require it or may necessitate bringing animals into a facility where they are not normally housed.

Hazardous Agent Containment

The goal of containment is to “reduce or eliminate exposure of laboratory workers, other persons, and the outside environment to potential hazardous agents” (DHHS 2010). This is accomplished by employing appropriate practices and equipment, vaccinating personnel if a vaccine is available, and ensuring the proper design and operation of the physical plant.

Animal facilities used to study biologic agents that are infectious to humans are categorized into different biosafety levels of escalating containment requirements as described in Biosafety in Microbiological and Biomedical Laboratories (BMBL; DHHS 2009 or most recent version). Each animal biosafety level (ABSL) reflects a combination of practices, safety equipment, and facilities based on risk of human infection. As described in the 2009 edition of the BMBL, ABSL-1 contains agents not known to cause human infection; ABSL-2 contains agents of moderate risk that cause human disease by ingestion or percutaneous or mucosal exposure; ABSL-3 contains agents that cause serious and potentially lethal infections and have known potential for aerosol transmission; and ABSL-4 contains nonindigenous (exotic) agents that pose high individual risk of life-threatening disease and for which there is no available vaccine or treatment. Facility design, engineering criteria, construction methods and materials, commissioning, and validation become more important with each increasing level. The BMBL should be consulted for specific design and engineering requirements. Considerable care should be taken when selecting the team of professionals responsible for the design, engineering, construction, and commissioning of a containment facility.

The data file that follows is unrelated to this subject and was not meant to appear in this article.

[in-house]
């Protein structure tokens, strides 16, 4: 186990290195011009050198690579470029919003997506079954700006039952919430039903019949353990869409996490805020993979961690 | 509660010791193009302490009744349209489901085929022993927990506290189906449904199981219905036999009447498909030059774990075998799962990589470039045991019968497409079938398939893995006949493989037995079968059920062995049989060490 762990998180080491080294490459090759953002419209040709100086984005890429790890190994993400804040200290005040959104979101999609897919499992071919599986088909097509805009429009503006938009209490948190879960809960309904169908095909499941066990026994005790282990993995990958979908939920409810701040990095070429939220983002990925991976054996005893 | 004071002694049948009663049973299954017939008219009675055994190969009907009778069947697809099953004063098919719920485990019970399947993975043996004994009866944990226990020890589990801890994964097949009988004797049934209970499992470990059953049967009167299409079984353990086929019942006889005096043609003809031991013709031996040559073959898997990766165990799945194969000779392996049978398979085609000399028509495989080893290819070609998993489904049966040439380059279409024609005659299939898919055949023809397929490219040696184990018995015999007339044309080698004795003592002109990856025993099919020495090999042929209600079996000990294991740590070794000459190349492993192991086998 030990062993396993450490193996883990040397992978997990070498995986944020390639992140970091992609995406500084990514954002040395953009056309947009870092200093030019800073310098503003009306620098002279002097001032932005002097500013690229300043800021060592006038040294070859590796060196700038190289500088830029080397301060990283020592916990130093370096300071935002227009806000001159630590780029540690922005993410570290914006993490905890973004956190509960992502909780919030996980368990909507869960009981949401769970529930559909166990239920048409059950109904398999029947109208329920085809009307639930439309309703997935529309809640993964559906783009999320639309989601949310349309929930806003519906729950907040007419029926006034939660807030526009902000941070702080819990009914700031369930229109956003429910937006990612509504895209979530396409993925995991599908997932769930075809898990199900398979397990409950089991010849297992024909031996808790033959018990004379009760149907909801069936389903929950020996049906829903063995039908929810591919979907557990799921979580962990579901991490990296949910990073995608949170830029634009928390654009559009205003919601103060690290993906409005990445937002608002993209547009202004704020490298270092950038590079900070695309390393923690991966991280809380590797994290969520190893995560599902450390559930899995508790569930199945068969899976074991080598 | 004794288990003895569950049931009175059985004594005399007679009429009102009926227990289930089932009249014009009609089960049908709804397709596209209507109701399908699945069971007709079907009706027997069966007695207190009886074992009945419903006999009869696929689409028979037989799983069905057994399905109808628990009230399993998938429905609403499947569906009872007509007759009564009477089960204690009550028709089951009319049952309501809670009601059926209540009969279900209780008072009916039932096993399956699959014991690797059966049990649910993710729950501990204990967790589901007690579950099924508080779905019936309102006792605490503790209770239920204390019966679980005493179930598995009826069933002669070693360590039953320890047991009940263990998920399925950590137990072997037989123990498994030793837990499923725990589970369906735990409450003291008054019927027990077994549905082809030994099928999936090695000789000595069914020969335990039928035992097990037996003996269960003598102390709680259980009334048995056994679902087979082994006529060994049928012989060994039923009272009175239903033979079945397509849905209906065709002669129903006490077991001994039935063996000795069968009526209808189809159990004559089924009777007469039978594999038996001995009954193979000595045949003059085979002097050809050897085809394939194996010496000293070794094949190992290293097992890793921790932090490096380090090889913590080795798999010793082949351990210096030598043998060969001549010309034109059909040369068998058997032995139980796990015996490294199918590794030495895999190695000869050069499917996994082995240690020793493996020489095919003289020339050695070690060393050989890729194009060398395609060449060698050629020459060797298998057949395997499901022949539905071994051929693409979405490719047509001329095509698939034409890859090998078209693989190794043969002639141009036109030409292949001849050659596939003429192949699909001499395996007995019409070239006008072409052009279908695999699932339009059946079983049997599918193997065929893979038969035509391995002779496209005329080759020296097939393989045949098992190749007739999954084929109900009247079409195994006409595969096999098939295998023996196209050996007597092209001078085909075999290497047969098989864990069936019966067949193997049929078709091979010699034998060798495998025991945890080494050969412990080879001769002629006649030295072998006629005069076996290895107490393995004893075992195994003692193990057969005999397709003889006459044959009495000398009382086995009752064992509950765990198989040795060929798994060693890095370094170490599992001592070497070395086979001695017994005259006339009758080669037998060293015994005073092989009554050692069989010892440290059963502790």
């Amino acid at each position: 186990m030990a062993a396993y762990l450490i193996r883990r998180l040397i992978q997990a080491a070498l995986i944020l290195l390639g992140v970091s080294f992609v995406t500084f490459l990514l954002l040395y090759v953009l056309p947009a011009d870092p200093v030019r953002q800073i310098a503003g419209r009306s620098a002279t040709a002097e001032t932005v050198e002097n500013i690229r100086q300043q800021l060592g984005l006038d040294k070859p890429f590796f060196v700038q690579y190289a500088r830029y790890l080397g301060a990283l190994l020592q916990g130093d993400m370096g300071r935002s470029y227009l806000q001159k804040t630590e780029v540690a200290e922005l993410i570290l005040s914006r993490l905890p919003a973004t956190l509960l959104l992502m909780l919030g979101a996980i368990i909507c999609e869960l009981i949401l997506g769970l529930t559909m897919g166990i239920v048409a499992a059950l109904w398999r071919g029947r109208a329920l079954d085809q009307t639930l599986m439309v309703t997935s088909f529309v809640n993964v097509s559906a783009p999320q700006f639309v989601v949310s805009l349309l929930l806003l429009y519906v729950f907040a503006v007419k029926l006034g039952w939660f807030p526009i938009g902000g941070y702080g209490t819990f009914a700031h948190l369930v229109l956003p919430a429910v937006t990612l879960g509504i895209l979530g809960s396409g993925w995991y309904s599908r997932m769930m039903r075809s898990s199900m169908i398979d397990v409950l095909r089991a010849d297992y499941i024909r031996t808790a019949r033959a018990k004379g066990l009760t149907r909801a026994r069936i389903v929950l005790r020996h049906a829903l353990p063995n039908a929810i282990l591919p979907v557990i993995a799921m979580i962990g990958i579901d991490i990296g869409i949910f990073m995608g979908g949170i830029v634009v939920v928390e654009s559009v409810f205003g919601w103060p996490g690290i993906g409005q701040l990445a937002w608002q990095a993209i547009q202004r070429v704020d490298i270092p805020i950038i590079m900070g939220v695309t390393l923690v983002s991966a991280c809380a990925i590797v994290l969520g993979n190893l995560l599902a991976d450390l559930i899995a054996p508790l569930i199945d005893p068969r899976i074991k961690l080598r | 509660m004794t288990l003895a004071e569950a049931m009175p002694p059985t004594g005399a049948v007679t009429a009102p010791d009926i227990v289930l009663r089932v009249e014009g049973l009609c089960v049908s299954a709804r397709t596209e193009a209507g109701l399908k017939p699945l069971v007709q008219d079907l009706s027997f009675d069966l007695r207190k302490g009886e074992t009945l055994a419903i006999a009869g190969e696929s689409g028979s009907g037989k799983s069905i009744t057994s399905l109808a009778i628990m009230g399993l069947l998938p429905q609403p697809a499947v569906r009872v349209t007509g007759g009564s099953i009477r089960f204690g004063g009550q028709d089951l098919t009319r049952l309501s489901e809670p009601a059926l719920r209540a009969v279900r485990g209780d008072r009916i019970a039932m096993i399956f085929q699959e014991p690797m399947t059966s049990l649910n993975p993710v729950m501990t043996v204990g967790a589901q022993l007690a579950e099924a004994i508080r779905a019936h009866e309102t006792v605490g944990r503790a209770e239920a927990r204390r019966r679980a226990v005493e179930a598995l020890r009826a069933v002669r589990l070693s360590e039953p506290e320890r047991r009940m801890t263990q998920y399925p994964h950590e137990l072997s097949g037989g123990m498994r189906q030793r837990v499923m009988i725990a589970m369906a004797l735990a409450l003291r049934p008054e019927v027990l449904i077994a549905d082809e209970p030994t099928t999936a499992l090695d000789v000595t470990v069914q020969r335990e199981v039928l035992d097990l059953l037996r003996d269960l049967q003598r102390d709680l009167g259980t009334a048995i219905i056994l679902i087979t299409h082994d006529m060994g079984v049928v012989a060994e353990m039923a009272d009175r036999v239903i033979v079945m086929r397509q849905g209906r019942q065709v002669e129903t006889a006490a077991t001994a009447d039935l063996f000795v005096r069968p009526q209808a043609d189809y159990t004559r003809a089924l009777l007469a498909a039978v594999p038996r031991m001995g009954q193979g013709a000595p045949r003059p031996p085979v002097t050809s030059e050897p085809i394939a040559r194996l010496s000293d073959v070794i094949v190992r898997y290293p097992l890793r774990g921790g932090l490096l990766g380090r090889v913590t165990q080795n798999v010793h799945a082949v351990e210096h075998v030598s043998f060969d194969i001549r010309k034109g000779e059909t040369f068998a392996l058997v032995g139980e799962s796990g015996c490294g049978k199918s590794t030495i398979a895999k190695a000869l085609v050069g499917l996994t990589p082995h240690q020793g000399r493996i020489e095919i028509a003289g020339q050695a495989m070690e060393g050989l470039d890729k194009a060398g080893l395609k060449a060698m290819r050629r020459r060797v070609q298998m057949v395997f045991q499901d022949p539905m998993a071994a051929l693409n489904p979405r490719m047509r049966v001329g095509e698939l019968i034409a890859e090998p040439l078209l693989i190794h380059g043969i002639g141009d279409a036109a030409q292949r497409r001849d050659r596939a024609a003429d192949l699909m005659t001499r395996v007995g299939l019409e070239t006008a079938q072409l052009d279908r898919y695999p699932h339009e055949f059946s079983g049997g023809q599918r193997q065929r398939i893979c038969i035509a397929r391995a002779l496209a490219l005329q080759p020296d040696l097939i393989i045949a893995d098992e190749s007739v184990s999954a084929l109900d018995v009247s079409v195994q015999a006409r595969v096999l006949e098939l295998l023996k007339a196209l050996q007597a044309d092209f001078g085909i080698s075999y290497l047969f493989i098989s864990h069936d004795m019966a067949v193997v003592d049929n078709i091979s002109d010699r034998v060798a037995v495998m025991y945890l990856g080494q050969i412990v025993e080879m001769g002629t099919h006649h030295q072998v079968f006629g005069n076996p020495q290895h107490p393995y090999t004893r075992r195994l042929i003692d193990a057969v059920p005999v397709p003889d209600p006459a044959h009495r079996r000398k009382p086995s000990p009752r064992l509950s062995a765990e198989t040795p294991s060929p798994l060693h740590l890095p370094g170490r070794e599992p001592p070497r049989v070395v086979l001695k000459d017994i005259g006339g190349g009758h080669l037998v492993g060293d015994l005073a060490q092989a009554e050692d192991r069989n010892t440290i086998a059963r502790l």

Guidelines have also been developed for containing agricultural pathogens (USDA ARS 2002), recombinant DNA molecules (NIH 2002), arthropod vectors (ACME, ASTMH 2003), and hazardous chemicals (NRC 1995). Biologic agents and toxins pose a threat to animal and plant health or public health and safety, and facilities in which they are used must adhere to APHIS, USDA, and CDC Select Agent Regulations (CFR 2005; CDC and DHHS 1996; PL 107-56; PL 107-188;) and/or other applicable federal, state, or local regulations. These regulations stipulate, among other requirements, that the institution registered to use select agents establish and adhere to stringent security measures.

The specific facility features, equipment, and safety practices to be employed will depend, to a considerable extent, on whether a specific hazard is a particulate, volatile, or both. Facility features applicable to all hazards include isolation of the animals and their waste, provision of sealed



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